Pathbreaking in its originality and breathtaking in its coverage, the truly outstanding volume David Ruccio has delivered is indispensable in critiquing a variety of prevailing developmental paradigms. Rather than simplistically noting the ‘failures’ of capitalism, this book reveals how neoliberal development policies can be considered successful in terms of promoting the emergence and strengthening of capitalist class processes and the appropriation of surplus-value in Latin America and beyond. It is obligatory reading for scholars and students seeking to construct Marxian class analyses and to formulate alternatives to the world economy today. — Adam David Morton, University of Nottingham and author of Unravelling Gramsci: Hegemony and Passive Revolution in the Global Political Economy

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David Harvey

SPACES OF DEMOCRACY EVENTS: DAVID HARVEY, DOREEN MASSEY, ANANYA ROY

Please see below for details of FIVE forthcoming, present and related Spaces of Democracy and the Democracy of Space events:-

1] A one day workshop centred around a debate between DOREEN MASSEY and DAVID HARVEY, Friday 19th November, organised by Chantal Mouffe (node Director at the Centre for the Study of Democracy, Westminster). (further details forthcoming).

2] ANANYA ROY ON POVERTY, DEMOCRACY AND PUBLIC SCHOLARSHIP: A micro-seminar on the research and activism of ANANYA ROY (organised by Katharyne Mitchell, node Director, University of Washington) and Victoria Lawson at University of Washington).

This includes a public lecture by Ananya Roy: Monday, Oct 11, 6:00pm, Kane Hall; a preliminary seminar on Friday, Oct 8, 2:30 – 5:20pm, CMU 202 and a concluding seminar on Tuesday, Oct 12, 3:30 – 5:20pm, CMU 202 where there will be a discussion of intersections between public lecture, Roy’s publications and her public activism and scholarship.

3] A FILM is being made on NEOLIBERALISING INDIAN CITIES with Director of the South Asia Node of the Spaces of Democracy and the Democracy of Space network, Swapna Banerjee-Guha, from the School of Social Sciences, TISS, India. (further details forthcoming).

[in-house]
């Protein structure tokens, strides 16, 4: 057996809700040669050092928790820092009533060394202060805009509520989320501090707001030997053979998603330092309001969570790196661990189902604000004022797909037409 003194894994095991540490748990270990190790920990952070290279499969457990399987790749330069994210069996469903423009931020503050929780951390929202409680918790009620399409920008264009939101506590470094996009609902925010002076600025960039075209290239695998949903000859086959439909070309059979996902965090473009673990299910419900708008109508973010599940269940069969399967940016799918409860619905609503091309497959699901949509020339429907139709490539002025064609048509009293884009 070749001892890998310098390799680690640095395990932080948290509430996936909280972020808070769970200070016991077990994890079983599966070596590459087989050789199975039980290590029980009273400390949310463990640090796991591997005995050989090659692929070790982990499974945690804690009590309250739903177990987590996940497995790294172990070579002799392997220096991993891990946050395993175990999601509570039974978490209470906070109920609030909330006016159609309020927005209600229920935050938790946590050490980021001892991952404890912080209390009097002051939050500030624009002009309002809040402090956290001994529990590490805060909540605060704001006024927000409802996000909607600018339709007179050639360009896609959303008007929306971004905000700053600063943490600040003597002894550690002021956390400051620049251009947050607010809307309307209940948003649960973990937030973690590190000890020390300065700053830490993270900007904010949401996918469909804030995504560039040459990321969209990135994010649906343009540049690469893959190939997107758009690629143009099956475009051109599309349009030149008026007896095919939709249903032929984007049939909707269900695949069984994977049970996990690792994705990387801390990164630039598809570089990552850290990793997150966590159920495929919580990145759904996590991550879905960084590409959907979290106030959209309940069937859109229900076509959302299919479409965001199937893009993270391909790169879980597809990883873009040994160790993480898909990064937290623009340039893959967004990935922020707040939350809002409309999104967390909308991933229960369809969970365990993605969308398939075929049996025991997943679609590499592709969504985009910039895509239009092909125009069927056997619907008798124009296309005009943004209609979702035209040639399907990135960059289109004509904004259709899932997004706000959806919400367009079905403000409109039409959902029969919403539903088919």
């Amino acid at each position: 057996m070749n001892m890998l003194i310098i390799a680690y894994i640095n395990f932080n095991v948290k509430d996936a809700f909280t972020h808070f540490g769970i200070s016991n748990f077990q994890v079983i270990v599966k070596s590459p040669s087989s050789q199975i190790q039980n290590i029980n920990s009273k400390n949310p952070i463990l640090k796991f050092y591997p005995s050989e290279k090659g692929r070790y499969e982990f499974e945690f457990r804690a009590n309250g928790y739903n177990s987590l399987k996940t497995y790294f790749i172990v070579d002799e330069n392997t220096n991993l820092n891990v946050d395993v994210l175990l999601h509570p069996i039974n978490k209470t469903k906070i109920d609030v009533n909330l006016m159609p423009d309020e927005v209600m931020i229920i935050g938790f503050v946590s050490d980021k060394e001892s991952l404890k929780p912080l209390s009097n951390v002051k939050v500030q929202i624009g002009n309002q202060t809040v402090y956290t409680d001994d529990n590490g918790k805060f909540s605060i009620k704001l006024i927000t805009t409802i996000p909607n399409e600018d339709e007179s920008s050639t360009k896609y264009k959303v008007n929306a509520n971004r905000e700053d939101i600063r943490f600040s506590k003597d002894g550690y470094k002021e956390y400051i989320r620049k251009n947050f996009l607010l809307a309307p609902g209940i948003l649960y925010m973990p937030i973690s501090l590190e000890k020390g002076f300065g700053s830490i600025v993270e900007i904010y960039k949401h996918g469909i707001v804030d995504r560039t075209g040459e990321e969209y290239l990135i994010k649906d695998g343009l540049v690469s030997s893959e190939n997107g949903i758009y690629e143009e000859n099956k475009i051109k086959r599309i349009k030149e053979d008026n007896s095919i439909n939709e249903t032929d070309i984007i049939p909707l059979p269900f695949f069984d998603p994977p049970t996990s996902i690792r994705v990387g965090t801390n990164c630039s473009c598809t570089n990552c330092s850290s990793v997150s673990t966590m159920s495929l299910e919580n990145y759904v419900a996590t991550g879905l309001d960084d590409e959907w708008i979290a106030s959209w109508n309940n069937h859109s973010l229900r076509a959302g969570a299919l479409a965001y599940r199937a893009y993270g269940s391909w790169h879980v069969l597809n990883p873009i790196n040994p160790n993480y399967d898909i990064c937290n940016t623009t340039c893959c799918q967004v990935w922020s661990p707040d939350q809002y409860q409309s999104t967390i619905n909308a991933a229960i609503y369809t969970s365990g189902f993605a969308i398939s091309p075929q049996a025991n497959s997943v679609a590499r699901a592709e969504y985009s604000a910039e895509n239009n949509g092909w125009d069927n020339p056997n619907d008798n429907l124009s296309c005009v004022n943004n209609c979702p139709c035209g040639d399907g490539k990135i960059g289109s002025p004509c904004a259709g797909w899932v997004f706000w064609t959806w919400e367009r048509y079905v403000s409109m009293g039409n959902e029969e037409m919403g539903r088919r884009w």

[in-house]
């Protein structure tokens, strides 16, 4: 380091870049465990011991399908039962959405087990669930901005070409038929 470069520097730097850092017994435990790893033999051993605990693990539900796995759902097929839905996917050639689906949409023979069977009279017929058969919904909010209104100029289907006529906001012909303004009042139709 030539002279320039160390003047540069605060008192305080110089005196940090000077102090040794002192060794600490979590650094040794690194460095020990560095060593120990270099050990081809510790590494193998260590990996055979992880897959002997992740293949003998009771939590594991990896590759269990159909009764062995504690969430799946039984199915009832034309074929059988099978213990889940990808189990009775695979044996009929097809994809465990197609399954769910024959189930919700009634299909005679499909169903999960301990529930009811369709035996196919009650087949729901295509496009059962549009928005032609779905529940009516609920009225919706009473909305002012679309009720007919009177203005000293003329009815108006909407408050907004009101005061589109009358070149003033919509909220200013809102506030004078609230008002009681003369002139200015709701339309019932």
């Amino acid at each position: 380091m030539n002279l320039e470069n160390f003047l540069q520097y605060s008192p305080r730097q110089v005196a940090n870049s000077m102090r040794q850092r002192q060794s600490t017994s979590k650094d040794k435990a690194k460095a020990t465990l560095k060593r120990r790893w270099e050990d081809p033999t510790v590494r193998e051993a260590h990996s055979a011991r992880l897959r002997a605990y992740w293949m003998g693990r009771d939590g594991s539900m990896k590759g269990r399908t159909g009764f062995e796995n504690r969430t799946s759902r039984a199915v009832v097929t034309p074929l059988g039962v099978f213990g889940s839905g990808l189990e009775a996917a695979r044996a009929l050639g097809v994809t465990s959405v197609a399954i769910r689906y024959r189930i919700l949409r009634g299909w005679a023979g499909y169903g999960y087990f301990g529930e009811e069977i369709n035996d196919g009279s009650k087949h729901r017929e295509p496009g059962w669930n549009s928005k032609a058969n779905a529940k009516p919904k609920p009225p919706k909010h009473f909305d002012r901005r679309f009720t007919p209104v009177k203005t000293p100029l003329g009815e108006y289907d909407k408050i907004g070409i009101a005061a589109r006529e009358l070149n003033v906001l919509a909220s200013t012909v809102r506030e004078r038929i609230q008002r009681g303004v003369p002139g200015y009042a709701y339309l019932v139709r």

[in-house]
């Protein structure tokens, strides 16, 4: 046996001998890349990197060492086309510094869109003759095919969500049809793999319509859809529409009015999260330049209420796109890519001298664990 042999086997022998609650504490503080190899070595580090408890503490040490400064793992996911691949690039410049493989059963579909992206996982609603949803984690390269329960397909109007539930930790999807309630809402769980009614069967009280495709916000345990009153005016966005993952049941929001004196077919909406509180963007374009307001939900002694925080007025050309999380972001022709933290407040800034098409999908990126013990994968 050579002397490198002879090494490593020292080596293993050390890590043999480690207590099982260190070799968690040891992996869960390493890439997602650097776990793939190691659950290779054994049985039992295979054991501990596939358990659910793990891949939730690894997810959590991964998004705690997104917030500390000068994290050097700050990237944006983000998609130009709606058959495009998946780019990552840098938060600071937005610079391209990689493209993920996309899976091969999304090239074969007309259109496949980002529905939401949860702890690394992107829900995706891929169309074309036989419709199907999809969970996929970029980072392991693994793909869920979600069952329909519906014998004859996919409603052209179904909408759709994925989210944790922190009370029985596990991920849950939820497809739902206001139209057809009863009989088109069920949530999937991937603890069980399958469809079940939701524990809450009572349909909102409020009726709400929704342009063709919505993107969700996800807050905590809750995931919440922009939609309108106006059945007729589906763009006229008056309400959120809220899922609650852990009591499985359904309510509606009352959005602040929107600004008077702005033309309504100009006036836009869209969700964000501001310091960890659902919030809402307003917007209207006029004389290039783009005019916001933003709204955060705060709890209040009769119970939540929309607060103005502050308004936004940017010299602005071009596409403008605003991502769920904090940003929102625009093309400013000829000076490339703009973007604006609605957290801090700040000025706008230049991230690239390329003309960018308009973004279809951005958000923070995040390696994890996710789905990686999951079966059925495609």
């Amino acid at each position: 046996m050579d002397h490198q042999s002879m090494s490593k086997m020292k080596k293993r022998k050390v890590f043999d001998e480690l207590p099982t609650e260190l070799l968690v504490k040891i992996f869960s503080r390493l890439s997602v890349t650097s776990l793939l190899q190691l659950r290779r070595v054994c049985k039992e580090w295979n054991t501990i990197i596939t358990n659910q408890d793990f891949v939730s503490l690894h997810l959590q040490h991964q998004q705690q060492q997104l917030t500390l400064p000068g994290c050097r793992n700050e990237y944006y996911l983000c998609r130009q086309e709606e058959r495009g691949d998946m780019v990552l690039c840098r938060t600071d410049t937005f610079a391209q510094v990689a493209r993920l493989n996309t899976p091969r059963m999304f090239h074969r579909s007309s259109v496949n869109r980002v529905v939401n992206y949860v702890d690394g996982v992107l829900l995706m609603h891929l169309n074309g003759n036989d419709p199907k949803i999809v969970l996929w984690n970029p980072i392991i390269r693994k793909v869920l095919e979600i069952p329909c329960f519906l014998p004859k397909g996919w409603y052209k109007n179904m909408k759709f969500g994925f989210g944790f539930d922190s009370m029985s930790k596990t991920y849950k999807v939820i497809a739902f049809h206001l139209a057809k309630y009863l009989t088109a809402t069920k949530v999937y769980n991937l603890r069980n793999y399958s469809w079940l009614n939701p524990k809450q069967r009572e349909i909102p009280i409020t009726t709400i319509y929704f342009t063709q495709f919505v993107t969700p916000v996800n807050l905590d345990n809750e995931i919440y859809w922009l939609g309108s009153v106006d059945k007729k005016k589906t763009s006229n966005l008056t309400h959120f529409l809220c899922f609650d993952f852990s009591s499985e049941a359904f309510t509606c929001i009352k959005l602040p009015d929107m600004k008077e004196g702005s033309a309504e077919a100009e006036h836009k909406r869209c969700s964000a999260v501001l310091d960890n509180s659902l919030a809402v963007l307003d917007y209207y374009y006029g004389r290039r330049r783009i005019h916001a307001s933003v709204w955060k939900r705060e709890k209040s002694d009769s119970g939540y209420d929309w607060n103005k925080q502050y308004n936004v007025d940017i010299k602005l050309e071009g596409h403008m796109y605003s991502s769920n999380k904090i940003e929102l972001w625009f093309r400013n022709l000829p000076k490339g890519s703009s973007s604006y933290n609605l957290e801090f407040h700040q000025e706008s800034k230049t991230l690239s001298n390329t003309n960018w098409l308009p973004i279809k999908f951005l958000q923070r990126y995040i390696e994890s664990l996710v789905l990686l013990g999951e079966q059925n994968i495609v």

4] The book WHAT IS RADICAL POLITICS TODAY? (2009) Palgrave-MacMillan, edited by Jonathan Pugh, Newcastle University, is now available for £10 at some bookstores.

A crisis makes you re-think your life. The recent economic crisis is no exception. All of us are now thinking how the world could be run differently. Despite this, a radical alternative has hardly emerged to mobilise the masses, which begs the question: What is radical politics today? In this book, leading academics, politicians, journalists and activists attempt to pinpoint an answer, debating the issues facing radical politics in the 21st Century. Rarely united in their opinions, they collectively interogate the character and spirit of being radical in our times.

Including original contributions from Zygmunt Bauman, Will Hutton, Frank Furedi, Clare Short, Ken Worpole, Nick Cohen, Hilary Wainwright, Paul Kingsnorth, Chantal Mouffe, Terrell Carver, Edward W. Soja, David Chandler, Dora Apel, Doreen Massey, Jason Toynbee, James Martin, Michael J. Watts, Jeremy Gilbert and Jo Littler, Gregor McLennan, Tariq Modood, Amir Saeed & David Bates, Alastair Bonnett, Nigel Thrift, Sheila Jasanoff, Saul Newman, David Featherstone, James Heartfield, Alejandro Colás and Jason Edwards, David Boyle, Saskia Sassen.”

* Explores the spirit and character of radical politics, at this pivotal moment in history.

* Thirty well known and influential commentators write original 3000 word essays.

* Offers thought provoking and often conflicting opinions.

* The only current wide ranging survey of the state of radical politics, post-crisis.

* Accessibly written for the general public and student audiences.

Recent reviews include:

“Provocative, authoritative and timely …” (New Statesman)

“This stimulating and impressively diverse collection of essays helps us to begin re-thinking our predicament. Anyone who finds themselves in agreement with all the authors here must be seriously confused, since several of the pieces offer directly contradictory analyses. But the strength of the book as a whole lies precisely in bringing different political traditions into productive dialogue” (Red Pepper)

“Jonathan Pugh gathers some of the most innovative and insightful voices from Britain and beyond to stage a series of debates on the central issues facing radical politics today.  This collection is a model for the kinds of discussion we need to move forward.” Michael Hardt (Duke University).